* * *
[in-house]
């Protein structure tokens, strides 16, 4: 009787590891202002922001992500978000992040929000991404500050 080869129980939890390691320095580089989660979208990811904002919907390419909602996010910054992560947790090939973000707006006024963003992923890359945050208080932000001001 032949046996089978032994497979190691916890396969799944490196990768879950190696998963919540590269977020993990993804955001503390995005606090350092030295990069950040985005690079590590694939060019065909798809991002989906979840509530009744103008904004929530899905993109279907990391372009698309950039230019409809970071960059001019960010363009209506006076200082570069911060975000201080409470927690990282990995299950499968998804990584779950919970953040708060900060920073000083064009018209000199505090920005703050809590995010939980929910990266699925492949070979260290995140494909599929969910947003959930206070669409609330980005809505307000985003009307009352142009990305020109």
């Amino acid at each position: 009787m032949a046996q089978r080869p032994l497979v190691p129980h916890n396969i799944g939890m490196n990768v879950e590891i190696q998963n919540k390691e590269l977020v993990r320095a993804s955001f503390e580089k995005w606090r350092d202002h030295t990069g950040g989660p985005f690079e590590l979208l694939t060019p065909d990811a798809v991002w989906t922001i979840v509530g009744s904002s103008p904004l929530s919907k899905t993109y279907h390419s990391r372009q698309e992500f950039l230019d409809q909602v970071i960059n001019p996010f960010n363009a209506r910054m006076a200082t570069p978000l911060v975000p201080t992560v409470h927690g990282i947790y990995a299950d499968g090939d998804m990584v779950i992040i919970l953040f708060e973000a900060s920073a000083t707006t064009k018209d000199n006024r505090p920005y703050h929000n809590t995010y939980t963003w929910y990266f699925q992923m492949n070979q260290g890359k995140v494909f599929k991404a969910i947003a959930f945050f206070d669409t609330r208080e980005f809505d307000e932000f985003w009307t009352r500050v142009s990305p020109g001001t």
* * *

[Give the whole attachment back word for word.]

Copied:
[in-house]
């Protein structure tokens, strides 16, 4: 009787590891202002922001992500978000992040929000991404500050 080869129980939890390691320095580089989660979208990811904002919907390419909602996010910054992560947790090939973000707006006024963003992923890359945050208080932000001001 032949046996089978032994497979190691916890396969799944490196990768879950190696998963919540590269977020993990993804955001503390995005606090350092030295990069950040985005690079590590694939060019065909798809991002989906979840509530009744103008904004929530899905993109279907990391372009698309950039230019409809970071960059001019960010363009209506006076200082570069911060975000201080409470927690990282990995299950499968998804990584779950919970953040708060900060920073000083064009018209000199505090920005703050809590995010939980929910990266699925492949070979260290995140494909599929969910947003959930206070669409609330980005809505307000985003009307009352142009990305020109």
């Amino acid at each position: 009787m032949a046996q089978r080869p032994l497979v190691p129980h916890n396969i799944g939890m490196n990768v879950e590891i190696q998963n919540k390691e590269l977020v993990r320095a993804s955001f503390e580089k995005w606090r350092d202002h030295t990069g950040g989660p985005f690079e590590l979208l694939t060019p065909d990811a798809v991002w989906t922001i979840v509530g009744s904002s103008p904004l929530s919907k899905t993109y279907h390419s990391r372009q698309e992500f950039l230019d409809q909602v970071i960059n001019p996010f960010n363009a209506r910054m006076a200082t570069p978000l911060v975000p201080t992560v409470h927690g990282i947790y990995a299950d499968g090939d998804m990584v779950i992040i919970l953040f708060e973000a900060s920073a000083t707006t064009k018209d000199n006024r505090p920005y703050h929000n809590t995010y939980t963003w929910y990266f699925q992923m492949n070979q260290g890359k995140v494909f599929k991404a969910i947003a959930f945050f206070d669409t609330r208080e980005f809505d307000e932000f985003w009307t009352r500050v142009s990305p020109g001001t």